OU Health Harold Hamm Diabetes Center Study Shows Improved Diet Positively Effects Microbiome in Pregnant Women With Gestational Diabetes and Their Newborns

OU Health Harold Hamm Diabetes Center Study Shows Improved Diet Positively Effects Microbiome in Pregnant Women With Gestational Diabetes and Their Newborns

A recently published study involving pregnant women with gestational diabetes mellitus demonstrates the importance of the mother’s diet in changing the microbiome and decreasing the risk of her baby becoming obese and developing conditions like diabetes. The study, published in the journal Frontiers in Endocrinology, was led by Jed Friedman, Ph.D., director of OU Health Harold Hamm Diabetes Center at the University of Oklahoma Health Sciences Center.

Like other types of diabetes, gestational diabetes mellitus (GDM) occurs when the body cannot make enough insulin. GDM affects 1 in 10 pregnant women in the United States and is typically diagnosed late in the second trimester of pregnancy. For women, GDM increases the risk that they will develop Type 2 diabetes and coexisting conditions after pregnancy. In newborns, GDM may lead to poor health and increase their risk later in life for metabolic disorders such as diabetes as well as heart disease. GDM has been increasing in recent years because of the obesity epidemic, older pregnancy age, and metabolic syndrome in pregnant women.

When a woman has GDM, her gut microbiome, as well as that of her baby, are negatively affected. The microbiome, which features trillions of microorganisms in the intestinal tract, influences numerous functions that are essential to overall health.

“The infants of women with GDM are more likely to develop obesity and have a higher risk for inflammation and different kinds of metabolic diseases, including diabetes,” Friedman said. “We wanted to see if we could decrease that risk through the mother’s microbiome by changing her diet while she is pregnant.”

In a randomized, controlled trial, half of the participants were provided the CHOICE diet (Choosing Healthy Options in Carbohydrate Energy) when they were diagnosed with GDM. The CHOICE diet featured 60% complex carbohydrates, 25% fat and 15% protein. The control group was provided a more conventional diet that had 40% complex carbohydrates, 45% fat and 15% protein. Study participants received all meals, delivered to their homes, so that their diets were consistent from the time of diagnosis until delivery.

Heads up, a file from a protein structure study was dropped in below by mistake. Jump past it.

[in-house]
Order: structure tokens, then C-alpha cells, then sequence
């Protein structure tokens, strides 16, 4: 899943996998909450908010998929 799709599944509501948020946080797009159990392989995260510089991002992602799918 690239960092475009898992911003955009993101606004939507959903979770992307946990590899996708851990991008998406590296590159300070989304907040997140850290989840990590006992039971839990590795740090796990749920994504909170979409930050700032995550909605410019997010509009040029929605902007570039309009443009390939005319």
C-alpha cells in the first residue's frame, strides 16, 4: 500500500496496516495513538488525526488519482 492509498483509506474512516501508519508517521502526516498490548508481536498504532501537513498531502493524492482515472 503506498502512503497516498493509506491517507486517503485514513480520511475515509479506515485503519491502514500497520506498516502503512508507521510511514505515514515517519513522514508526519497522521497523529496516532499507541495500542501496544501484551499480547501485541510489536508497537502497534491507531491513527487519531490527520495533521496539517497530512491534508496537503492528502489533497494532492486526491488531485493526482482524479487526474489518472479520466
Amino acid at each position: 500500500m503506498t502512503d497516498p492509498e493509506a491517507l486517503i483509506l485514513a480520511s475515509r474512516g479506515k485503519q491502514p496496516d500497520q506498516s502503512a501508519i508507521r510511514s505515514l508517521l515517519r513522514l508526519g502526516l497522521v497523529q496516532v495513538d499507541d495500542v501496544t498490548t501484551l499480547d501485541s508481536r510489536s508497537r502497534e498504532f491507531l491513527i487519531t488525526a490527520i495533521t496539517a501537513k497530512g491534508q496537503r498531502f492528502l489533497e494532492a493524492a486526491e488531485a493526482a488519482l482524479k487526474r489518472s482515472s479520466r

Researchers studied stool samples and bloodwork from the women during pregnancy and in their infants for four months after they were born. They discovered that the CHOICE diet — containing greater complex carbohydrates and reduced fat — not only benefited the mother’s microbiome during pregnancy, but improved the “good” bacteria in the baby’s microbiome, and reduced the number of “bad” bacteria that play a role in the development of obesity and increase the risk for metabolic disease.

In particular, women on the CHOICE diet had higher levels of a beneficial microorganism called Bifidobacterium adolescentis as compared to women on the conventional diet. This species of bacteria is typically suppressed in women with GDM.

“We think this bacteria took advantage of the higher complex carbohydrates in the diet of women on the CHOICE diet to make the gut much healthier,” Friedman said. “For the babies, we don’t yet know if their improved microbiome profile will benefit them in the long term, but we have evidence from this study and others that the consequences on metabolism may be significant.”

The study not only underscores the importance of a healthy diet for pregnant women and the future development of their babies, but it provides further evidence that modifications to the microbiome can significantly impact future health. Understanding how the maternal and early life infant microbiome interacts with lifestyle and environment is one of the most important aspects of this study.

Studies of the microbiome are a major part of the research focus at Harold Hamm Diabetes Center. One of the center’s three pathways toward a cure for diabetes is the “first 1,000 days” — from conception to a child’s second year of life. During that time, there are critical windows of development, like that of the microbiome, that affect a person’s health across the life span.

“GDM passes along a greater risk for obesity and diabetes to the next generation, but if we know which microbes are involved in that risk, we might be able to make improvements that benefit the infant’s metabolism and decrease their chance of developing obesity,” Friedman said. “Pre-pregnancy weight loss and lifestyle modifications are our main targets to try to mitigate the risks. Now that we know the microbiome is disrupted and that nutrition during pregnancy can reverse this, that’s a real target for us scientifically and therapeutically.”

Friedman began the study while he was at the University of Colorado and completed it after moving to Oklahoma, in collaboration with his University of Colorado colleagues. While the study was small, it sets the stage for additional research into the effects of highly controlled diets on the microbiomes of women with gestational diabetes as well as their infants.